Clinical Research Office. A partnership between Sheffield Teaching Hospitals NHS Foundation Trust and the University of Sheffield

Thousands of Yorkshire people to receive self-testing kits in bladder health check study

Thousands of people across Yorkshire will start receiving urine self-testing kits in the post as part of a pioneering urine screening trial.

The ‘YORKSURe’ trial, which is being supported by the Cancer Clinical Trials Unit at Sheffield Teaching Hospitals, is investigating whether urine self-testing kits and community early detection clinics are an effective way of screening for bladder health problems including bladder cancer.

The kits are being sent to 3,000 men across the region aged between 65 and 80. The trial will also offer kits to an additional 2,000 men and women taking part in a lung screening trial funded by Yorkshire Cancer Research to help determine whether urine screening can be embedded within community lung cancer screening programmes.

Led by Professor James Catto, Honorary Consultant Urological Surgeon at Sheffield Teaching Hospitals NHS Trust, the trial will evaluate how likely people are to return their kits and whether self-testing leads to earlier diagnosis and improved survival rates where bladder cancer is found.

The study is being supported by Peter Sasieni, Professor of Cancer Prevention at King’s College London and co-ordinated by the King’s College London Cancer Prevention Trials Unit (CPTU).

Professor Catto, who is also a Professor in Urological Surgery at the University of Sheffield and National Institute for Health Research (NIHR) Research Professor, said:

“The distribution of self-testing kits marks a key milestone for this important study. As well as investigating whether the idea works, the trial has the potential to directly save lives by providing people in Yorkshire with access to a simple diagnostic test they can complete in the comfort of their own homes.

“A quarter of bladder cancer cases are diagnosed at a late stage, after symptoms have become apparent. Screening can help find cancer before symptoms start. This means cancer can be diagnosed early when there are usually more treatment options available.”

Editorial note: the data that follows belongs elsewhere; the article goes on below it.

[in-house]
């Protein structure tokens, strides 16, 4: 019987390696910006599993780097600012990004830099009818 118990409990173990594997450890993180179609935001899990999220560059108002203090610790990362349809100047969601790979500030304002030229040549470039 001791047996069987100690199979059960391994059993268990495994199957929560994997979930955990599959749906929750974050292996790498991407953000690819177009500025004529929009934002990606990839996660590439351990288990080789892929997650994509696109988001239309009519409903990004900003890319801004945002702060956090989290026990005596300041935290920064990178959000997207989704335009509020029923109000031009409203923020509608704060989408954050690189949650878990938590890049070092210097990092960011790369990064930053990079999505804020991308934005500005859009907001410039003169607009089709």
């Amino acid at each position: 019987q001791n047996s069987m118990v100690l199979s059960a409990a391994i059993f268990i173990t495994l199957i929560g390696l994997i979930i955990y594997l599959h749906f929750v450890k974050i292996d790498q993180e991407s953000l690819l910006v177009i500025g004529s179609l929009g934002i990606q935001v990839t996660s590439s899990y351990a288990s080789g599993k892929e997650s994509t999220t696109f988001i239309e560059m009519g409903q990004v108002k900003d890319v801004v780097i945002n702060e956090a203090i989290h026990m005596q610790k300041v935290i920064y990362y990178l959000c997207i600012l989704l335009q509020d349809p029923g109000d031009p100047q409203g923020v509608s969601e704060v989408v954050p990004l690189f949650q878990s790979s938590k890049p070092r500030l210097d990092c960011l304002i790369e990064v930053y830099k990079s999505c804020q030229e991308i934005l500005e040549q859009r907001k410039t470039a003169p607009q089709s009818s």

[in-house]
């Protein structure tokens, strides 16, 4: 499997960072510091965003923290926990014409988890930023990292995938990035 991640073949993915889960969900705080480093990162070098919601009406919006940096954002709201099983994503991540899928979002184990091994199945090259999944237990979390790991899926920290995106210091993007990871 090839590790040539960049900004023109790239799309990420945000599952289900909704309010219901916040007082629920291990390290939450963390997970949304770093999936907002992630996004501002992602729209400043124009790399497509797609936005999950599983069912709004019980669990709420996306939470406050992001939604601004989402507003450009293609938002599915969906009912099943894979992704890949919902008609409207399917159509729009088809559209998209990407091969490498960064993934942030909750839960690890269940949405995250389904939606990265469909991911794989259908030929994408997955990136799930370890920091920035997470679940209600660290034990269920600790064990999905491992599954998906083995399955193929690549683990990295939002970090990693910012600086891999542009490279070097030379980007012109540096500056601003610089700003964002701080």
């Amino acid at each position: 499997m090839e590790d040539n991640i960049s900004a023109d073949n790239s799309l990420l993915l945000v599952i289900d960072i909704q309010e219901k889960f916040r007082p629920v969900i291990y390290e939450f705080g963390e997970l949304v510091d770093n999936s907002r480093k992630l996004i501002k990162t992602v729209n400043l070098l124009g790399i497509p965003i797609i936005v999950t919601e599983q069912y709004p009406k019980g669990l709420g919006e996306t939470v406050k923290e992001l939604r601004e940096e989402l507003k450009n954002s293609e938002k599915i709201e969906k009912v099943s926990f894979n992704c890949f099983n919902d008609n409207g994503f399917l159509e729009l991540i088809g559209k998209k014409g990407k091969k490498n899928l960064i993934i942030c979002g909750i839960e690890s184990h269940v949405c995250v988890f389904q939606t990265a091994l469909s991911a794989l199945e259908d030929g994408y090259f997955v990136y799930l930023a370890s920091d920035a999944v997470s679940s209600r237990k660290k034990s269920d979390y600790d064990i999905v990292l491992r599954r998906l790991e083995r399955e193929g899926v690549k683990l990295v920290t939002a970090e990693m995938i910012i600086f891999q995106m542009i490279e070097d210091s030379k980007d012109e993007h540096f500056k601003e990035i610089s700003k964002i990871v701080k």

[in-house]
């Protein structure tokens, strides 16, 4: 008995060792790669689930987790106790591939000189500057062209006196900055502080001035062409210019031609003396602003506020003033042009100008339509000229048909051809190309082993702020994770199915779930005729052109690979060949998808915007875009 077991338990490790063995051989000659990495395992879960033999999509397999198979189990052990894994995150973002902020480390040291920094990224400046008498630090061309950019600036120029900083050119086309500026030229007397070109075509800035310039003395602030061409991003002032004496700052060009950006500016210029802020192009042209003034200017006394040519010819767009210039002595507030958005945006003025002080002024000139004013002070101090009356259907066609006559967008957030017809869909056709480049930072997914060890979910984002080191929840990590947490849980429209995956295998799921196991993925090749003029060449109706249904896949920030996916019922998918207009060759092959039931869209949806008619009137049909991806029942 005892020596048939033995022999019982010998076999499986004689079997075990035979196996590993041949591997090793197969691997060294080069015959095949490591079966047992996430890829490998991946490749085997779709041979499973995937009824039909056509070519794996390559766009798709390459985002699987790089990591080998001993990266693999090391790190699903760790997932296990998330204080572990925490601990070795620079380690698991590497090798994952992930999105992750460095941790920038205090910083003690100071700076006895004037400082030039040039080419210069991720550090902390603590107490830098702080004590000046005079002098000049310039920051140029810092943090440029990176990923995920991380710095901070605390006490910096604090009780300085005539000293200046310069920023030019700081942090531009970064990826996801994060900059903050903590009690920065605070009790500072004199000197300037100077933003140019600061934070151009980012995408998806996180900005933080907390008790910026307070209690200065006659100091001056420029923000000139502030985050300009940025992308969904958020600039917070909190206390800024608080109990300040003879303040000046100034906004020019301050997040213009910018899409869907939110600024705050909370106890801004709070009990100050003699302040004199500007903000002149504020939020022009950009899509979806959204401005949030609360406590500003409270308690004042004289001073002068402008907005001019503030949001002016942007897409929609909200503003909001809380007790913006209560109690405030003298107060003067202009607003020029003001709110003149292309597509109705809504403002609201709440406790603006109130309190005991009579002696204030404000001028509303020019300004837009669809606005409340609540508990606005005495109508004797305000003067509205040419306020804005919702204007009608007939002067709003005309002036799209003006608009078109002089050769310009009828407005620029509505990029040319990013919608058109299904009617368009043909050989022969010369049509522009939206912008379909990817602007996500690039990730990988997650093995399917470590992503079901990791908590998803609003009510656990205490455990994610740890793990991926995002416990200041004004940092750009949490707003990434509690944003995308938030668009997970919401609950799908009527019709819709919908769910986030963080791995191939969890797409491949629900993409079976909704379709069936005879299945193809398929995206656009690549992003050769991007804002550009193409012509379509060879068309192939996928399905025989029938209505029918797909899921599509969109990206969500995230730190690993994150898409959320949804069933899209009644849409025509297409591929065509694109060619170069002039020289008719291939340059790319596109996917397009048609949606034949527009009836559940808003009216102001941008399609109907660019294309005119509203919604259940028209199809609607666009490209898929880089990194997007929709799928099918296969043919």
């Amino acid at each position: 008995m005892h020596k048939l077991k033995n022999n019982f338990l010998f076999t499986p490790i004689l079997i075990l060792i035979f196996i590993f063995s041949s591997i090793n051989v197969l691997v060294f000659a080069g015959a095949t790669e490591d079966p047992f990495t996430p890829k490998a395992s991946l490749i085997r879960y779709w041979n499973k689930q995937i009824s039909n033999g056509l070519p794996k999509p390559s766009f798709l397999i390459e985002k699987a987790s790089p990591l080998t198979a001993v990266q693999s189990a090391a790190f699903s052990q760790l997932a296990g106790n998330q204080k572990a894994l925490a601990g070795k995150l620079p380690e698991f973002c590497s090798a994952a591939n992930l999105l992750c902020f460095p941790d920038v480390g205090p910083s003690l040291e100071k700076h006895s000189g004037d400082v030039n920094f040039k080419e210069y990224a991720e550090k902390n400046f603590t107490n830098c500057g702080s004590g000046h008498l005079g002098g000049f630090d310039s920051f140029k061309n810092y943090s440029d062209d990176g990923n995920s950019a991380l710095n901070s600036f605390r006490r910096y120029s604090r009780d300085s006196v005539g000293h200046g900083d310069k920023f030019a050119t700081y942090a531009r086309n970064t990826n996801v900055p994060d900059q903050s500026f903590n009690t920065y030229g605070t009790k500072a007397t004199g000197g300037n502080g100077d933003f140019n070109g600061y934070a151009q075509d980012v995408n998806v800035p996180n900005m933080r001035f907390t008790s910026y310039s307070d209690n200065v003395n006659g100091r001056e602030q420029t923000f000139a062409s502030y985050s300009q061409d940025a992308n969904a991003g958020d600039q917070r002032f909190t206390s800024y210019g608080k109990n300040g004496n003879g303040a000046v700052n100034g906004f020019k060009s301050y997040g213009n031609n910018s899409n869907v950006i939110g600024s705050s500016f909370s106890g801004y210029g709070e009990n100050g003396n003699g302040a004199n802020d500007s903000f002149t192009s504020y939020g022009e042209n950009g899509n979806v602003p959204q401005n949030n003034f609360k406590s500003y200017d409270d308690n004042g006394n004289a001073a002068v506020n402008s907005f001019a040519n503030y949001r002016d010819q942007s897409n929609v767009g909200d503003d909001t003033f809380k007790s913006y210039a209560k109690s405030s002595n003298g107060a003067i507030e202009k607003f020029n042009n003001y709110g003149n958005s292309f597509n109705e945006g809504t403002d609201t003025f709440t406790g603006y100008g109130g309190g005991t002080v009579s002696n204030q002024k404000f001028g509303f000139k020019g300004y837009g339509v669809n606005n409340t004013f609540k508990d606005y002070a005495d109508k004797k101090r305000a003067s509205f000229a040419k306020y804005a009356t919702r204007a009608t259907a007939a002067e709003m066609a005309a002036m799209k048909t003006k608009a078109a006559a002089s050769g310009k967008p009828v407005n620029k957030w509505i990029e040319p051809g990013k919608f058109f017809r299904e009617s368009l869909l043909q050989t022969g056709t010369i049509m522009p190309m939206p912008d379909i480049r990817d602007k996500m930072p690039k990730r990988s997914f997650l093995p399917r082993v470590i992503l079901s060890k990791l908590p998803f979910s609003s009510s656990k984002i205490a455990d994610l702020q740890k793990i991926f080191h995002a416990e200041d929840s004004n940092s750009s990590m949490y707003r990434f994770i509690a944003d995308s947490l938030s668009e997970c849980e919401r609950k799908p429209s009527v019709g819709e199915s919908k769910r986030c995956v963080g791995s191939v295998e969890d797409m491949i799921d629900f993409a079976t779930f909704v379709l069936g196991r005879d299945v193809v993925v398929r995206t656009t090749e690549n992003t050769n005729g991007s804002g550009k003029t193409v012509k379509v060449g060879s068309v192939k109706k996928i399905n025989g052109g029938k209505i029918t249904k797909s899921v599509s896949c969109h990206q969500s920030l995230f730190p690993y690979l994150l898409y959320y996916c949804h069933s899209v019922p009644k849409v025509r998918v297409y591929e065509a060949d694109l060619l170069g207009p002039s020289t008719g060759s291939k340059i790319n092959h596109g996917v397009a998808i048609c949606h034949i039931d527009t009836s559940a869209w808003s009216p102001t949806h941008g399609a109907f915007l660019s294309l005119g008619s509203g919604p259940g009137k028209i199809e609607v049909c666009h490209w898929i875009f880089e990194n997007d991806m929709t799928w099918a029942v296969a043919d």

Bladder cancer is a particular problem in Yorkshire. Every year in Yorkshire, nearly 1,000 people are diagnosed with bladder cancer and more than 400 people die from it.  

Incidence rates are higher in the region than in England as a whole, and death rates from bladder cancer are also higher than the England average in some parts of Yorkshire, such as Barnsley, East Riding of Yorkshire, Hull, Leeds, York and Wakefield¹.

People receiving the at-home kits, which are being provided by TestCard Ltd, will be asked to self-test their urine using a test strip which can detect traces of blood and other abnormalities. Those with a positive result will receive further urine testing and an ultrasound scan at a community early detection clinic.

The trial is being supported by Sheffield Teaching Hospitals’ Histopathology Department, who will use their state-of-the-art diagnostic facilities to validate test results. The team, who process around 80,000 samples annually across a range of sub-specialist teams including urology and systemic cytology, will also see if artificial intelligence can be developed and used to read test results from the microscope to provide a streamlined pathway for issuing urine cytology results.

If successful, findings from the YORKSURe trial will be used to inform future bladder cancer studies and could lead to a national screening programme.